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Why Erie’s Downtown is a Proxy for the Nation

The Future of Main Street Businesses amidst the COVID-19 Crisis

By Ben Speggen and Bruce Katz

March 24, 2020

Erie PA, view from downtown to Lake Erie

Download Why Erie's Downtown is a Proxy for the Nation: The Future of Main Street Businesses Amidst the Covid-19 Crisis

The challenge of how to keep local economies from cratering in the COVID-19 crisis is evolving - we don't know when the pandemic will abate and what the state of our cities will be when it does.  The story of Erie presented here is a microcosm of the challenges many cities are facing across the nation. It shows how a community writ large – and a group of remarkable, passionate entrepreneurs, and city builders – have been able to restore a sense of civic pride and purpose and put a city back on track, and how that years-long effort is at risk of reversal in a matter of weeks.

As federal emergency responses move to ground, we have a simple test that we will apply for the nation. Do these measures work for thousands of downtowns and main streets like Erie? Do they respond to the real-world calculations of small business owners? And do they ultimately harness the collective power and capacity of communities both to mitigate the damage and drive the future?

As much as any other metropolis or community, Erie is a proxy for rebuilding the nation in the aftermath of this crisis. In cities like Erie, networks of founders, landlords, lenders, utilities, business chambers, customers, local cheerleaders, city governments, economic development intermediaries, and more form the basis of a “Cheers Economy” where “everyone knows your name.” It also provides the foundation for locals helping locals and social glue for the community, the first line of defense before large federal resources begin to flow. As we see in Erie, this intricate web of relationships surrounds even the smallest Main Street business and the math of revenues and expenses in a small city where relationships are key is not a rigid formula, particularly as landlords are small businesses themselves. Unfortunately, as Erie demonstrates, the crisis has already moved past stabilizing solutions: many small-business owners have already laid off almost all their employees and are wary of taking on excessive debt given the uncertainty.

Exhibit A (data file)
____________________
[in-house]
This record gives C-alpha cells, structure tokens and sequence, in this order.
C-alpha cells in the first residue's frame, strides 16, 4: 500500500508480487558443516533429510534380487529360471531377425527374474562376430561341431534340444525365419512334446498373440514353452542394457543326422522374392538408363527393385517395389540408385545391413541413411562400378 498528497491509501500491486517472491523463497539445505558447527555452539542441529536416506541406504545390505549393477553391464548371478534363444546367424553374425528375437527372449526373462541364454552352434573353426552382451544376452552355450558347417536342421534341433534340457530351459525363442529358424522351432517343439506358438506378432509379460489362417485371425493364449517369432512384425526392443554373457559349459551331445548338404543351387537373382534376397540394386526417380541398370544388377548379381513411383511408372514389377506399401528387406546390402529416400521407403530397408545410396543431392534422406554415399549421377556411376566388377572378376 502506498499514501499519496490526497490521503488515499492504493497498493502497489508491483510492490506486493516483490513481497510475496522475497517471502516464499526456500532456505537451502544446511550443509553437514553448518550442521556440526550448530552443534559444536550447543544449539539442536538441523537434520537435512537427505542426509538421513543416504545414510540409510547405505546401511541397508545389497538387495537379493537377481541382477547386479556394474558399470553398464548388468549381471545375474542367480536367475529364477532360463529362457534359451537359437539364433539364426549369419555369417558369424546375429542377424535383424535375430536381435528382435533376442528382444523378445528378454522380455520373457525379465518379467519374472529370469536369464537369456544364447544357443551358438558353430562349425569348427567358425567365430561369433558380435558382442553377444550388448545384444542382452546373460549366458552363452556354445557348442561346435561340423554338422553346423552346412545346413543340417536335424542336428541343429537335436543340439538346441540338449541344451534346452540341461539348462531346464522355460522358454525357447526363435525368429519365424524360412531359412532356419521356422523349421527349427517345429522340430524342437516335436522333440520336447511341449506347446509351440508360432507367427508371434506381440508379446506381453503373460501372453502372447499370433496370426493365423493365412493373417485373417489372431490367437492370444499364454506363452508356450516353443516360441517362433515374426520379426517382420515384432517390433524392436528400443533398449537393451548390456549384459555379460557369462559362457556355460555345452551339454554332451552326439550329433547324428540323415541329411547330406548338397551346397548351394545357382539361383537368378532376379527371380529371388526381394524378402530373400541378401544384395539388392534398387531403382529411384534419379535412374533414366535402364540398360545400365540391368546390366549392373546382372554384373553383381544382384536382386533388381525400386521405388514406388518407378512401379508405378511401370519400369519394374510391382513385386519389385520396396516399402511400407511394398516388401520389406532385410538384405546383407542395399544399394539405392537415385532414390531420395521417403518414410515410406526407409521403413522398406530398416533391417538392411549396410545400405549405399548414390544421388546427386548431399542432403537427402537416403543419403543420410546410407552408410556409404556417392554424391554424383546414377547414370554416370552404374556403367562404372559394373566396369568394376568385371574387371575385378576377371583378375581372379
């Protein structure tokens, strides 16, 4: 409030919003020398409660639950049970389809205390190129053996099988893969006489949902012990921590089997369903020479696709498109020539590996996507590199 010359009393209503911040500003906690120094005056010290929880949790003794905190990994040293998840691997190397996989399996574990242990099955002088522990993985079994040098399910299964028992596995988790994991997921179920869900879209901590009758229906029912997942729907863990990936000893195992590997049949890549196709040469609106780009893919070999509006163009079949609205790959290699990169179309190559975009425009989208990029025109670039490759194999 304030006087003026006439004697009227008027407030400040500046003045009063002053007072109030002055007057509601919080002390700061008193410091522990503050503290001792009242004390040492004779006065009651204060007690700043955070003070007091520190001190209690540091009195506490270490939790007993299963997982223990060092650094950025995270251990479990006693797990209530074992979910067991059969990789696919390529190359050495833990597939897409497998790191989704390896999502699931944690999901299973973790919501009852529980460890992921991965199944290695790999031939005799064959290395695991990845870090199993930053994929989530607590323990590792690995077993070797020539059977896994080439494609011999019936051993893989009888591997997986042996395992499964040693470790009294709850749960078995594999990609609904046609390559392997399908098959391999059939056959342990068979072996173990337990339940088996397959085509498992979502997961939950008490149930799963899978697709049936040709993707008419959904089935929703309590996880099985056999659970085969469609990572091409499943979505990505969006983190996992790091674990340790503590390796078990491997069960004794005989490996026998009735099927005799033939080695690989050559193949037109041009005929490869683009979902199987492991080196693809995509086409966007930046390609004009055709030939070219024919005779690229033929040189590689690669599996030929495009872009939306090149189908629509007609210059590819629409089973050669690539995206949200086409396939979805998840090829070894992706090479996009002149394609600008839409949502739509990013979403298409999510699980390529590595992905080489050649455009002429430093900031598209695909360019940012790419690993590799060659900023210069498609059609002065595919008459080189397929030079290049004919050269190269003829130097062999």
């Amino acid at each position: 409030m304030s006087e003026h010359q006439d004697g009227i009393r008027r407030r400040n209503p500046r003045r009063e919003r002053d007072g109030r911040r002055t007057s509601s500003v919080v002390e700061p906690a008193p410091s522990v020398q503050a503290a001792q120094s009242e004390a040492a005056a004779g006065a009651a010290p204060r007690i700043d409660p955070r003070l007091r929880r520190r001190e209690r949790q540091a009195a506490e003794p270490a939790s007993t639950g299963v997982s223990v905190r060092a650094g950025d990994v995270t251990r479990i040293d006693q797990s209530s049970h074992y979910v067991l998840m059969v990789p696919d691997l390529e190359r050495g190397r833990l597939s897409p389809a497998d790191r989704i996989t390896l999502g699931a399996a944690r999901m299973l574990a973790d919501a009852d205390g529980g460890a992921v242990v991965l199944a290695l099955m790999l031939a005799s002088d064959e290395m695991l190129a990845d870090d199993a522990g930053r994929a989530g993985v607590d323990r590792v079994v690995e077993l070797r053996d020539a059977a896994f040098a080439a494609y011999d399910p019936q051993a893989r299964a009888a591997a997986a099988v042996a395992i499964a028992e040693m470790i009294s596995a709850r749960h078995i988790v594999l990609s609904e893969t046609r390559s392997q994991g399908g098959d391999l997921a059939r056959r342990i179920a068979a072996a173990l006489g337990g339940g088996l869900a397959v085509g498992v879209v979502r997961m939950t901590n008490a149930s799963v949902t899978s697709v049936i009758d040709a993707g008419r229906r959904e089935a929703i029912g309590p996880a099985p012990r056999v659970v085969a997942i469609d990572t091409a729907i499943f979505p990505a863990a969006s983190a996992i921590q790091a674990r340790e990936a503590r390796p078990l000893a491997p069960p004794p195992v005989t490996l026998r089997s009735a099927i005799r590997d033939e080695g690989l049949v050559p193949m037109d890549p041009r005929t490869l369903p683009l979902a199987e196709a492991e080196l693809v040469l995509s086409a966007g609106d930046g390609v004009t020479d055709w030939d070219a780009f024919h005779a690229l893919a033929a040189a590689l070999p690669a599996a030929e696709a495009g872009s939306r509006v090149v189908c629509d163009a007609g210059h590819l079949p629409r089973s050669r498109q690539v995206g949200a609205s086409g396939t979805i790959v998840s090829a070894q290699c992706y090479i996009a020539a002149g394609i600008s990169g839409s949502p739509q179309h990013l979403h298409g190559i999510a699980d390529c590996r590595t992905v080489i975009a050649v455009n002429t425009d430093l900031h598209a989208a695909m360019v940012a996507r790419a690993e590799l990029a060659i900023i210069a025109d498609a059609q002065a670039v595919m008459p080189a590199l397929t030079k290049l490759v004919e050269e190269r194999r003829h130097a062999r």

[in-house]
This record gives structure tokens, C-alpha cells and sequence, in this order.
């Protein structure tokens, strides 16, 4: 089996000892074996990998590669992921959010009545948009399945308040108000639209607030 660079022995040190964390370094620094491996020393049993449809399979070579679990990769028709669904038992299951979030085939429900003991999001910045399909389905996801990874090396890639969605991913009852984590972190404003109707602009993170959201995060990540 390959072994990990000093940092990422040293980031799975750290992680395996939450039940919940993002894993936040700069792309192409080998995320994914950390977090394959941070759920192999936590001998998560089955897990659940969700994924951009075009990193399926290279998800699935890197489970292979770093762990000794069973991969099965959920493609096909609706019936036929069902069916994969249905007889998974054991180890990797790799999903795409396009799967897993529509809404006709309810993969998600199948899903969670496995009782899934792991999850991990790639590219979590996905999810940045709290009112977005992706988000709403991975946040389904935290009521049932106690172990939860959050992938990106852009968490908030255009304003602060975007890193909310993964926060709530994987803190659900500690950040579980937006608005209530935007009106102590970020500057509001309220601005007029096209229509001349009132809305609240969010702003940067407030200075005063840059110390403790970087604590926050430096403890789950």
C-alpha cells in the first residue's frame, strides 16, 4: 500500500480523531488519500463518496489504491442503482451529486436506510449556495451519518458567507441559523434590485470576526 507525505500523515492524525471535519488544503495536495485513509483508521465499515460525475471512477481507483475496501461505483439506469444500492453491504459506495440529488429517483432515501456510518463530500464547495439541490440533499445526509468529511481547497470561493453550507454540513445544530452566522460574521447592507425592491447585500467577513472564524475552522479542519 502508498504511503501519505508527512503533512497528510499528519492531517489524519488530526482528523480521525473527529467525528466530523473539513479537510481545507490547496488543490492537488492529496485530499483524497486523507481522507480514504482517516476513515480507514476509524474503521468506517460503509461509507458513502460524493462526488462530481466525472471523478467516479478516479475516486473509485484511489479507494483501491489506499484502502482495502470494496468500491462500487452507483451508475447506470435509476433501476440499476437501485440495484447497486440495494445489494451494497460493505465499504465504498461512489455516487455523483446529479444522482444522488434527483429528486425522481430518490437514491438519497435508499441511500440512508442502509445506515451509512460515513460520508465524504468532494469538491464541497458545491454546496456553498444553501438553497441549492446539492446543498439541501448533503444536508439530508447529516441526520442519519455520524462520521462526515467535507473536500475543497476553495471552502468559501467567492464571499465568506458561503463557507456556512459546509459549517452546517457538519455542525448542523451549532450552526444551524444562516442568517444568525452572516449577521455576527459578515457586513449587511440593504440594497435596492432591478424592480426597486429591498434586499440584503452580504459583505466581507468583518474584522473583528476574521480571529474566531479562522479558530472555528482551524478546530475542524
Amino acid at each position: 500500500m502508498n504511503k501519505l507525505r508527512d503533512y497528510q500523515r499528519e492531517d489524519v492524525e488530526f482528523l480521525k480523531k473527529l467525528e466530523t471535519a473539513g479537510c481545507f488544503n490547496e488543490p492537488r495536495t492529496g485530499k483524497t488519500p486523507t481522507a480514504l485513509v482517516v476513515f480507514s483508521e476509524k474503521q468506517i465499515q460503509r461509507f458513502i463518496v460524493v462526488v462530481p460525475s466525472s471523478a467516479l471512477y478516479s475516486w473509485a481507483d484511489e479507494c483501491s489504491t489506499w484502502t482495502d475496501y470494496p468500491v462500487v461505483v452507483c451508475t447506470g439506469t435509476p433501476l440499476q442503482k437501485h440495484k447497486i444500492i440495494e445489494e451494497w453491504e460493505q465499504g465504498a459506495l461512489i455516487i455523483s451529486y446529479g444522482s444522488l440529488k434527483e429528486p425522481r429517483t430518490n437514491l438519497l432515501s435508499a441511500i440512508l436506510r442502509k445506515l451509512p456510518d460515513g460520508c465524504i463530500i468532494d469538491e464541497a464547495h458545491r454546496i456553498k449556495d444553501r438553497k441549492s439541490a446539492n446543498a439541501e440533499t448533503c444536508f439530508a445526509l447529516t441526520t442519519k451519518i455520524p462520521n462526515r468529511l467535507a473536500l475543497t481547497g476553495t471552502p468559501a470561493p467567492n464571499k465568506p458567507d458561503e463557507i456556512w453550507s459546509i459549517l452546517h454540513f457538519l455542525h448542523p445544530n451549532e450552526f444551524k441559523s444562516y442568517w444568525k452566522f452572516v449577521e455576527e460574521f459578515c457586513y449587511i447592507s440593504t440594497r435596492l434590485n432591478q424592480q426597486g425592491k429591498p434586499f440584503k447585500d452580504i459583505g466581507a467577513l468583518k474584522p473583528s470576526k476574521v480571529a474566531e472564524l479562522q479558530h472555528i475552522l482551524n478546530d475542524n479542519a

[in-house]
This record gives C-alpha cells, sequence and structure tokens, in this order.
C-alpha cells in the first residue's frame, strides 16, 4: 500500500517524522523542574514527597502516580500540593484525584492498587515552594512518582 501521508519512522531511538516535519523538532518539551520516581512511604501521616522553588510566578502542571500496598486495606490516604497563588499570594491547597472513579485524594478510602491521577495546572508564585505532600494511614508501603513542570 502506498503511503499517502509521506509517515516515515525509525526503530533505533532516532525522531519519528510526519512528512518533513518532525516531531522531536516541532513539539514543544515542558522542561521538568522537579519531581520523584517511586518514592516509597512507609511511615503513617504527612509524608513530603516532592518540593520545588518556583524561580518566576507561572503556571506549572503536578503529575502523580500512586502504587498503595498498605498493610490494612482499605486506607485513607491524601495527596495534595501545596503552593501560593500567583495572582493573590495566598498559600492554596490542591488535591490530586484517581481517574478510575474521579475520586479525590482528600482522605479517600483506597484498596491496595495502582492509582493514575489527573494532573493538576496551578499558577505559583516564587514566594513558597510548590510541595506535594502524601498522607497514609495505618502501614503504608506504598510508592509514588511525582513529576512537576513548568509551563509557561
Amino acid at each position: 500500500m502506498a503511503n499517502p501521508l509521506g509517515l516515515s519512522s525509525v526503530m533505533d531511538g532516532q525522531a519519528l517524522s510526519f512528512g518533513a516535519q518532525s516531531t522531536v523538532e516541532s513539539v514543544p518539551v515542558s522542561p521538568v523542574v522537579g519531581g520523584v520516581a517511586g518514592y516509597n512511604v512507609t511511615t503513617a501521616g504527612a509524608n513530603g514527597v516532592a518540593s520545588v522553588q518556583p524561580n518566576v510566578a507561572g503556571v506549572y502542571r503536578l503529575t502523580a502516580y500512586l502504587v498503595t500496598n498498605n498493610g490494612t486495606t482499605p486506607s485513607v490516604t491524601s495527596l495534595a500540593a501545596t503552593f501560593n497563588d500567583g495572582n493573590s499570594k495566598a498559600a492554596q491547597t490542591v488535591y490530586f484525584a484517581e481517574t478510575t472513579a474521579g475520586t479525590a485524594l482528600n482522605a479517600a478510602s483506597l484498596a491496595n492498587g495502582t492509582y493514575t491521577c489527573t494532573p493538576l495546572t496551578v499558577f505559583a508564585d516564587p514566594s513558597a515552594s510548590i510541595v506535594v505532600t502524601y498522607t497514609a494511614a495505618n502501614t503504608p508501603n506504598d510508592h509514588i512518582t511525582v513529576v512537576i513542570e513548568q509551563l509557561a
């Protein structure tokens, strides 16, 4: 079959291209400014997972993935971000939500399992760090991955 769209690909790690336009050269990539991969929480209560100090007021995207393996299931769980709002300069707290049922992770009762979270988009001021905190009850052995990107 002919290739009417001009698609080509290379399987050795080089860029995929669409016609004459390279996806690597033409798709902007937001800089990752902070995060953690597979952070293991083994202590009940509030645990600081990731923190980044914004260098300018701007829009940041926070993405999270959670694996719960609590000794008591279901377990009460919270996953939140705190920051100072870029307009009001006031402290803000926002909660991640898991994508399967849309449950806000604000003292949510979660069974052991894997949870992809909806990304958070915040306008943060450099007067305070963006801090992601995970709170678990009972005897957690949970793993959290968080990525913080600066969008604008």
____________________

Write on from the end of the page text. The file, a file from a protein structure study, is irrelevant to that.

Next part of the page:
We believe stories like Erie's and other local responses telegraph our path to recovery. On one level, a fast recovery in the long term (when the health crisis abates) is dependent on the nature and scale of the short-term response. The longer we can keep small businesses alive and workers employed, the quicker the recovery and rebound will be. Erie is a microcosm of the small cities throughout the country. If we can keep businesses alive, then the bounce back will be rapid and pronounced. If businesses collapse, then the recovery will be slow and painful.

On another level, the recovery will depend upon the kind of bottom up responses and collaborative action that is a hallmark of Erie and many other communities. In our view, this crisis is too complex and multi-dimensional to be left to policymakers sitting in our remote national capitol. Rather, local networks of public, business, civic, university, and other leaders need to band together – now – to prepare their communities for what comes next and be a constant feedback loop for national and state governments.

Download Why Erie's Downtown is a Proxy for the Nation: The Future of Main Street Businesses Amidst the Covid-19 Crisis

This report was produced through the collaboration of Drexel's Nowak Metro Finance Lab and Accelerator for America.